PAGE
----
One of the exciting things I get to do as part of being a Product Manager at Atlasssian is talk to a lot of customers about how they build software. I hear about what works for them and the challenges faced by teams as they journey on their mission to build great products. One of the obstacles which often comes up is regarding the tension teams face with documentation in an agile world, particularly around requirements. You’ve gone agile – now what?
Some teams want to put to death the traditional “Product Requirements Document” (PRD). The “traditional” PRD? I think you might know what I’m talking about: Ten, twenty… sometimes thirty page Word documents with over fifteen sections which scream “Fill me or the document isn’t complete!”. These documents are typically passed around teams inboxes like a game of ping pong, making finding the latest version of the document harder than looking for “Where’s Wally“…and eventually they’re thrown over the fence to an engineer to deal with.
What does the requirements gathering process look like in an agile world? How does Atlassian do product requirements? What does the PRD look like for agile teams? Does it still exist? To help navigate your team through these challenges, I thought I’d take a moment to share with you our experiences within the product management team here at Atlassian. Lessons we’ve learnt: what we use, what works for us and challenges we’ve faced.
We try not to
Before we go any further, I must say something which may surprise you: our first thought is to try and avoid writing requirements documents. If we’re breaking down user stories into small, digestible descriptions of user scenarios and problems, we typically want to be raising them straight into JIRA. This is really what we strive for. Creating documentation to track what is often small enough to put into our backlog, already well defined and agreed upon may appear to be valuable but often outweighs the time and cost of creating and maintaing the documentation.
Whatever floats your boat
The agile manifesto should remind us that we don’t always have to do it the “traditional” way. As product managers, we should be doing whatever is required to tell the story of the customer. Try different things: experiment, explore, then do what works best for you and your team in the context that you might be working in. What do I mean by this?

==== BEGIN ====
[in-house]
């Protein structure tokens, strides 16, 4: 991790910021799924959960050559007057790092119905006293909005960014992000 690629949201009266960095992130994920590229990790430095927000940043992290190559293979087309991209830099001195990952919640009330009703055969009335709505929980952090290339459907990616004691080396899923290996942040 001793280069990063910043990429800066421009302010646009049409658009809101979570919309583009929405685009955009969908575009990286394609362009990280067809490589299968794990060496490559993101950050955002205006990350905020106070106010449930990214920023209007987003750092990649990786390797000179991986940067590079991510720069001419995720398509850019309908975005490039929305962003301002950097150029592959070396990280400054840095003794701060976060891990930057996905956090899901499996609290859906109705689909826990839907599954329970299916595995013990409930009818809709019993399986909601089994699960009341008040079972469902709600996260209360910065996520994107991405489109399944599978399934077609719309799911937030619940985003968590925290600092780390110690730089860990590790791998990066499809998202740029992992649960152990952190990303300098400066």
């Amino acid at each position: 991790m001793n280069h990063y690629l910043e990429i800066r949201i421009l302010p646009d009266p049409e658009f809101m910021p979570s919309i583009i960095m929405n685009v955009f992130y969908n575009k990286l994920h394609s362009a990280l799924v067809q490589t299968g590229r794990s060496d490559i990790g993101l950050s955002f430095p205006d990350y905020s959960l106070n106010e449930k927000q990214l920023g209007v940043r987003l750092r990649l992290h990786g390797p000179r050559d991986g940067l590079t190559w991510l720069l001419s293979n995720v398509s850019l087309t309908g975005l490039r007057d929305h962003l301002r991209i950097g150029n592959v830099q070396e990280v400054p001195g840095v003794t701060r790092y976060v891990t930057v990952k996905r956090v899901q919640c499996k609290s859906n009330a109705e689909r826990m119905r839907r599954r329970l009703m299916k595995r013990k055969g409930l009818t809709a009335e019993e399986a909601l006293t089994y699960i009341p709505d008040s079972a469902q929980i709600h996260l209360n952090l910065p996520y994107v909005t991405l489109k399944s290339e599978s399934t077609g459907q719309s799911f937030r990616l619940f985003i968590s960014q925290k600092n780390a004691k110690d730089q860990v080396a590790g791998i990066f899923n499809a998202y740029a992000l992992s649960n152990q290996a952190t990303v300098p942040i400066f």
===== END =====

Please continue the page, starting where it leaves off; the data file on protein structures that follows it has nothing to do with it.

- If it means you can have several discussions and sketch something on a bit of paper – then do it.
- What if you could get everyone (including the customer) in a room and do a user story mapping exercise? If that communicates the problems well, then you probably don’t need to go much further.
- Or what if you can vist the customer in their context as they use your product? Could you get your engineers and designers to sit next to the customer to listen and observe their problems?
- Another option would be to grab the product triad (a Product Manager, Engineer and a Designer) for a quick stand-up, sketch, discuss and make some quick decisions on the spot.
- Need to explore some more? Try running a workshop where you gather key stakeholders and do lots and lots of whiteboarding or even paper prototyping to dive deep into understanding the problems you are trying to solve and how you could solve those problems.
You get the idea. It’s important that we consider writing an requirements document just one of many ways we can help define and communicate customer problems.
So when do you need to document?
In my experience, I’ve typically found documenting things can be helpful when the size of perceived problem is fairly large, there is inherit complexity or history involved with the product or feature we are working with. If I were to draw a”getting down on paper” scale, it might look something like this:
As product complexity increases, so does the initial level of definition required. Let me share with you two brief examples to illustrate this: